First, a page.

Where to from here in our commodities saga? Will the SA current account surplus remain robust, providing more near-term relief?
SA’s largest imports are mineral products (23% of imports – mainly oil) and machinery (20% of imports), followed by chemicals (12% of imports – mainly pharmaceuticals, raw chemicals and fertilisers). Thus far in 2022, an escalation in the price of imported goods is seeing the positive trade balance beginning to erode. The rising cost of oil and disappointing mining production volumes have narrowed the current account balance from a record 5.1% to a slightly less robust 2.2% of GDP. This is not excellent news for the SA fiscus, which is under enormous pressure due to a struggling municipal model, the growing social requirements for poverty and relief grants, and a structural shortage of energy.
Where the story may unravel
A far more dire picture is beginning to emerge across the rest of the African continent, most notably for countries with large oil and food-heavy import bills. Many African countries are surprisingly ill-equipped to benefit from the commodities boom, and some experience heavy fiscal bleed via fuel and food subsidies to alleviate the burden on the consumer. The result has been that some on the continent are experiencing severe distortions in their trade balances.
Nigeria is a country which historically benefited from rising oil prices, but it is producing less than its Organization of the Petroleum Exporting Countries (OPEC) oil quota. Oil production has almost halved from 2.5 million barrels per day 10 years ago to 1.3 million barrels per day in 2021. Not only that, but fuel subsidies have risen to around US$4bn a year (0.9% of GDP, or a staggering one-third of all fiscal revenue!). Lack of investment due to naira liquidity constraints, conflict with host communities, vandalism, and delays in enacting proper regulations have resulted in fuel shortages, hurting the economy and consumer sentiment. As such, Nigeria’s foreign exchange reserves have fallen despite the oil rally this year.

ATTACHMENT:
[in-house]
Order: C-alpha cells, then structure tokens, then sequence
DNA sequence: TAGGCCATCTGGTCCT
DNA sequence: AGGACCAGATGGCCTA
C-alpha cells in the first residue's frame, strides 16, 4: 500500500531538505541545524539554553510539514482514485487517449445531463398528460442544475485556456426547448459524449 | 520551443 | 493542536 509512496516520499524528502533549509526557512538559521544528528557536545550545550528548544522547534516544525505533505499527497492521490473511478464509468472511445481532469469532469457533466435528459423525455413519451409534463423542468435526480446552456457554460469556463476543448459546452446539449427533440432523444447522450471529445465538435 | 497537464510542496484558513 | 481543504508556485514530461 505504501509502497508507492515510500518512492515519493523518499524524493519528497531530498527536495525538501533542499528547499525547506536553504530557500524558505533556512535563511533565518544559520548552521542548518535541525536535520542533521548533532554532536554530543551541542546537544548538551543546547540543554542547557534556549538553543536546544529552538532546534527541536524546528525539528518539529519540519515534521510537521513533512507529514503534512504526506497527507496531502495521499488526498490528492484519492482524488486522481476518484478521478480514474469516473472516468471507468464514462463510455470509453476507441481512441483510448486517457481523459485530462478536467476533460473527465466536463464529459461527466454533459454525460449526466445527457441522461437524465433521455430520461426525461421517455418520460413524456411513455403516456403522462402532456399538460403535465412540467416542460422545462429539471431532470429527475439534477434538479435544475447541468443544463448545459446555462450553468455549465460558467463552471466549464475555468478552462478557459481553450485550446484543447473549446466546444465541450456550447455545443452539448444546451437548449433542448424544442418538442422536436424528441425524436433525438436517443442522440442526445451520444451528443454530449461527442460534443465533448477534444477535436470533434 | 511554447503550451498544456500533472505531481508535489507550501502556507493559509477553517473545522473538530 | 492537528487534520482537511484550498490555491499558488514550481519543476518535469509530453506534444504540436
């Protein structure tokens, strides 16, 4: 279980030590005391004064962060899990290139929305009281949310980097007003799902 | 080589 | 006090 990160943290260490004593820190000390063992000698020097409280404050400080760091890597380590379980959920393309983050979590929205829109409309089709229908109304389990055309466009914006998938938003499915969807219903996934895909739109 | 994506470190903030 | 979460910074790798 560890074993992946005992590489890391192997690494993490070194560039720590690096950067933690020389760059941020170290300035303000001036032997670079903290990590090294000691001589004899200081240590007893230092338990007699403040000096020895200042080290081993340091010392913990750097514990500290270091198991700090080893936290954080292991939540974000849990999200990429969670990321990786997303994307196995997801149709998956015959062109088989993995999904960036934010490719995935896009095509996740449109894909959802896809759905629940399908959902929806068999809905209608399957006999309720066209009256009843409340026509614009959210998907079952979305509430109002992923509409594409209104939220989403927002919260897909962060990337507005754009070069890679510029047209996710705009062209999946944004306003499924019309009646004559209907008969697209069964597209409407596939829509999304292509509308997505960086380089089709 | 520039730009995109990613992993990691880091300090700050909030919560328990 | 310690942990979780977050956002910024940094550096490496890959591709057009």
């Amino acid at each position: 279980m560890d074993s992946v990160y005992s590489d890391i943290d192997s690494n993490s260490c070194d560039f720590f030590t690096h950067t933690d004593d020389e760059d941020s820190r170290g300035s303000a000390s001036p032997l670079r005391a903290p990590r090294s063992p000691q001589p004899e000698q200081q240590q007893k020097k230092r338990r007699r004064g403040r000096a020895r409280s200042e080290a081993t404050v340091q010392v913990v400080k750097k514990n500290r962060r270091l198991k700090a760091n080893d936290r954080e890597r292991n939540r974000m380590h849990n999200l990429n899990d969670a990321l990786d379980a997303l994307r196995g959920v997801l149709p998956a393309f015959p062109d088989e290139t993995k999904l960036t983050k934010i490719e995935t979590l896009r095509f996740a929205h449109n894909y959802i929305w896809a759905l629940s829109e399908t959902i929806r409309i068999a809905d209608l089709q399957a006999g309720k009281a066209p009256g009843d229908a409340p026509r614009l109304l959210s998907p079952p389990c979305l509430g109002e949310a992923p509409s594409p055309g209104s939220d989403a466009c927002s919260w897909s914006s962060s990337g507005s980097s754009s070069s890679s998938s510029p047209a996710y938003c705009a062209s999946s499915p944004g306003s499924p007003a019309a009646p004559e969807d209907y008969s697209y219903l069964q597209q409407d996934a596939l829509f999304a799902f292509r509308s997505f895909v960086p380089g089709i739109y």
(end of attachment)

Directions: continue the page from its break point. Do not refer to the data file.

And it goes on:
While rising gas prices benefit Egypt’s (gas) exports, as a major importer of wheat and grain (subsidised by the fiscus) and alongside their problematic debt burden, they have had to rely on Saudi Arabian aid this year. “Bread riots" following subsidy cuts and increased food prices led to violent clashes in Egypt in 1977, 2011 (the Arab Spring) and 2017.
Global trade disruption breeds imbalances in prices.
In Kenya, foreign exchange pressures and a US dollar and fuel shortage have begun to emerge. This is not only due to large oil imports, but a lagging supply of US dollars into the economy via key exports of coffee and flowers. Global trade disruption breeds imbalances in prices.
Decades of easy offshore monetary policy have also enabled certain African borrowers to binge on oversubscribed Eurobond issuances, pushing the weak to the brink of debt distress. This is problematic as the reversal in global trade flows – in part due to rising protectionism and supply chain disruption at ports – is also being mirrored in the financial markets as a reversal in global capital flows. Rampant developed market inflation, quantitative tightening and rising interest rates will hamper the ability of African borrowers to refinance their debt.
Fiscal sustainability rests on implementing growth-enhancing reforms and allocating capital to its most productive economic use.
Ultimately, debt stabilisation rests on sticking to the spending plan and reducing wasteful expenditure. Fiscal sustainability rests on implementing growth-enhancing reforms and allocating capital to its most productive economic use.
For South Africa and the rest of the continent, the commodities boom alone cannot work wonders. The heroes in this story can only emerge when they strive to achieve sustainable growth beyond a short-term pricing cycle.